The layout was built to 1/32 scale as a competition entry that must not exceed four square feet. The actual baseboard measures 38 inches x 15 inches and the fiddle yard is 24 inches long and 8 inches wide. The whole thing then sits on an ironing board.
The track plan is very simple and is supposed to be a terminus on a large farm estate railway in Lincolnshire. The track is code 100 with about a third of the sleepers removed and re-spaced to give a more rustic appearance. The points are Peco setrack which take up very little room. Point control is by wire in tube.
At this stage I lightly pinned down the track and thoroughly tested it with a Bachmann ON30 0-4-2 Porter and an 0-4-0 Davenport.
When I was happy I ballasted and started to add layers of ground foam, I like to build the ground cover up a bit at a time.
The picture showing the early stages.
I must admit I am very pleased with the Camera it is a compact Canon and was on offer at half price. Its performance when used for close ups seems especially good. The image files are very large and I was concerned about reducing them so that I could post the photographs.
So here are a few more.
The area under the rear wheel arch looked a little bare on the Quad so I added a small air tank and its associated piping on the offside. On the near side I added a small wooden toolbox.
The men outside the workshop put me in mind of a formula one team waiting for their car to pit for tyres and re-fuelling.
The men now have something to do checking over the two tractors before they set off for a days work.
A Bachmann V tipper chassis and a rudimentary wooden body made of plasticard with an engine and other items piled on it to be repaired in the workshop.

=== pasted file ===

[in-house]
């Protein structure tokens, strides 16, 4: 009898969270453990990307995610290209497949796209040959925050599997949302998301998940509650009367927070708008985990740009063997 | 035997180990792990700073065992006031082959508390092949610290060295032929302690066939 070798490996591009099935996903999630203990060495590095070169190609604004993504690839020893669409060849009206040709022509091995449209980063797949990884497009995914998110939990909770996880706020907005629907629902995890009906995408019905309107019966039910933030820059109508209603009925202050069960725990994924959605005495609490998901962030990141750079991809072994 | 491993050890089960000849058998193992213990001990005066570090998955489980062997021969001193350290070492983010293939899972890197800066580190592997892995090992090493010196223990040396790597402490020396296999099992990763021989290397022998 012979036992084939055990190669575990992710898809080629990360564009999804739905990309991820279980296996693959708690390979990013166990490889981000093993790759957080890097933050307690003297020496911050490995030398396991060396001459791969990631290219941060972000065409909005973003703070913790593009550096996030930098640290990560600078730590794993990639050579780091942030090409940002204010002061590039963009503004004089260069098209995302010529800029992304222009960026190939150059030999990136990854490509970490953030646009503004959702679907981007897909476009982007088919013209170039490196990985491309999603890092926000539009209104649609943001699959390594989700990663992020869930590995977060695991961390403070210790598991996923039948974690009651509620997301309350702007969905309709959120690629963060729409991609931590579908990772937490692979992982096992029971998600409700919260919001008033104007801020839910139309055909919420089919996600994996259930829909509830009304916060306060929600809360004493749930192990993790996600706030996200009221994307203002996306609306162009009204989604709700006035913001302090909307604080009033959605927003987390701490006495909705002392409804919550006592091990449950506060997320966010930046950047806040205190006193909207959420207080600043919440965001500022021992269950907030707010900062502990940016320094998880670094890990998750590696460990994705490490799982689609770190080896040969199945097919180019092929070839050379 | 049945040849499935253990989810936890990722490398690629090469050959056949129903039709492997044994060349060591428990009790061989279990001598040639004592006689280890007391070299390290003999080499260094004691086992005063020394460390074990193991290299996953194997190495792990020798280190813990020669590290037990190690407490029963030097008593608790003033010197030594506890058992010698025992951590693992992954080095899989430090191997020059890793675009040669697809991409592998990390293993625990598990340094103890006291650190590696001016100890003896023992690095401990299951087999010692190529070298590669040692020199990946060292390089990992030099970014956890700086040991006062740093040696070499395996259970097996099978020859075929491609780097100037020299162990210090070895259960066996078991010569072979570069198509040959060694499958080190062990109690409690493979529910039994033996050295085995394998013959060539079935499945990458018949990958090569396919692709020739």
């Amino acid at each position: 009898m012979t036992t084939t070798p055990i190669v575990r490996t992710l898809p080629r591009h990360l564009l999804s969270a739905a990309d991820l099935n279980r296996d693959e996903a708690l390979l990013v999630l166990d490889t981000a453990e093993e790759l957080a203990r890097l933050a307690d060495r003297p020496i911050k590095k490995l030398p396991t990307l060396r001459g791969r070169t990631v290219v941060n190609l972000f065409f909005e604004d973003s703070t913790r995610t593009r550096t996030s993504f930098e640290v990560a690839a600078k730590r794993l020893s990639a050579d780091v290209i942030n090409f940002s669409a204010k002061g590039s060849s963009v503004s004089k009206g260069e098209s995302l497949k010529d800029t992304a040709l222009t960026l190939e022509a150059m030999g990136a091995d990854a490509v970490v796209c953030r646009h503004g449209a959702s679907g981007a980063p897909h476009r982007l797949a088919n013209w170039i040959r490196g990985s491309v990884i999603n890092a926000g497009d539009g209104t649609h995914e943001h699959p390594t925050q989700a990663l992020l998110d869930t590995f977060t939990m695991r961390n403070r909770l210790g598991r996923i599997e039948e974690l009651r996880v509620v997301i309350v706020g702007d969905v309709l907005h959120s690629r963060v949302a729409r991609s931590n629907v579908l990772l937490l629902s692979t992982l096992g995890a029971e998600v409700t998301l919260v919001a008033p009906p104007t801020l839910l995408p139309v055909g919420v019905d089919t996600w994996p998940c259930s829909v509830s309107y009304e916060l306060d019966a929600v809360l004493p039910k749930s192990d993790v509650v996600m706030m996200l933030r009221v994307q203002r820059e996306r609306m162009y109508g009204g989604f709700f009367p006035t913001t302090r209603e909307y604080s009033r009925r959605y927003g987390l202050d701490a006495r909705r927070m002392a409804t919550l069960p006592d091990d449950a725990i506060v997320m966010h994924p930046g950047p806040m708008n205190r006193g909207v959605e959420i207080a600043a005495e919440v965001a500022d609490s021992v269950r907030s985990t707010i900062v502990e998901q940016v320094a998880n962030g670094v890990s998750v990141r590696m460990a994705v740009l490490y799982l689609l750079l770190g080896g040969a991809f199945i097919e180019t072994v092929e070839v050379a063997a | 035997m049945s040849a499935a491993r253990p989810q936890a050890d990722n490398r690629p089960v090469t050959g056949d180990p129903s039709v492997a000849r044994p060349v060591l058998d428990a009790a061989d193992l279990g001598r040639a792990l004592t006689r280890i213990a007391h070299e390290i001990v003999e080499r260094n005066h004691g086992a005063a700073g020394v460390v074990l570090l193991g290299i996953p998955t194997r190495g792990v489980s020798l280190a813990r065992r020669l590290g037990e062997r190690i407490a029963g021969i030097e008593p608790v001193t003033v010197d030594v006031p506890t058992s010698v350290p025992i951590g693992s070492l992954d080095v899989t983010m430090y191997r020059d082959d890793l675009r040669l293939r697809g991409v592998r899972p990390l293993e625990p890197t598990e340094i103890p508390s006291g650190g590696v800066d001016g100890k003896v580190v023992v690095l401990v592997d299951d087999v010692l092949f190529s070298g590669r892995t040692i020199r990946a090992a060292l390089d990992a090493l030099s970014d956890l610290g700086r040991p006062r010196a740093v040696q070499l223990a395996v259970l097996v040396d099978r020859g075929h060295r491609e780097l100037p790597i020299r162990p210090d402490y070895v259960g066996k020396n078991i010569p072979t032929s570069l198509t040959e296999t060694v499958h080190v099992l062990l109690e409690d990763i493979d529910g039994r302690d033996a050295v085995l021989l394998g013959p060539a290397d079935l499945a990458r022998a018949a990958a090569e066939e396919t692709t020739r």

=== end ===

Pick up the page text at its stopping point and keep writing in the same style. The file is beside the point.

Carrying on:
It's Sunday morning and a quiet period in the yard, with the wooden bodied Simplex and Tilly resting between assignments.
I have reset the camera to the M2 setting which gives images from 400odd kb to 700 odd kb instead of 5 mb.
The only thing I'm not too keen on is the instruction manual is on disc and not hard copy, but then I am very old fashioned and I was a printer in my working life.
The quality is nearly as good from a posting pictures point of view as can be seen from the following pictures.
QUOTE The quality is nearly as good from a posting pictures point of view
Indeed. You only need the extra pixels if you want to look at / print large images or want to look at small areas in detail. 200 pixels per inch is more than enough for printing, so a 6" x 4" photo only needs about 1 mega pixels.
Former writer of desktop photo printing software.
As is usually the way, while searching for something else I have found a CD with a few pictures taken at the second exhibition I did with Two Sisters way back in 2008.
I was on my own and a friend operated the layout while I had a quick sandwich. The photographs were taken whilst I was not there by someone I think called Neil, whose second name I do not know.
As you can see I had less variety of forms of motive power in those days.
I dislike the idea of commiting myself ahead of when the real choice needs to be made so I always shoot colour and adjust as needed in editing. On re-sizing it is normal to apply some sharpening before sending the file anywhere.
I must apologise for my slow reply. Thank you for taking an interest.
With regard to scale the track is OO so it is 16.5mm gauge which in 1/32 scale represents a bit under two feet.
The whole scenic section is only 38 inches and is 15 inches deep. The whole thing including a two foot long fiddle yard sits on an ironing board. So the whole model is quite small.
I hope this helps.
A few pictures I took of Two Sister's at the exhibition in Stow on the Wold.
It is a fabulous venue in a charming Cotswold town. The show was very well attended by a record crowd, despite the glorious weather outside.
I enjoyed my day at this exhibition very much indeed it was a very good show with a variety of exhibits for all to enjoy in a relaxed and pleasant atmosphere.
The view looking out of the window from the operating side of my layout at about 9 30 am before the show opened. All this and cream cakes to die for!
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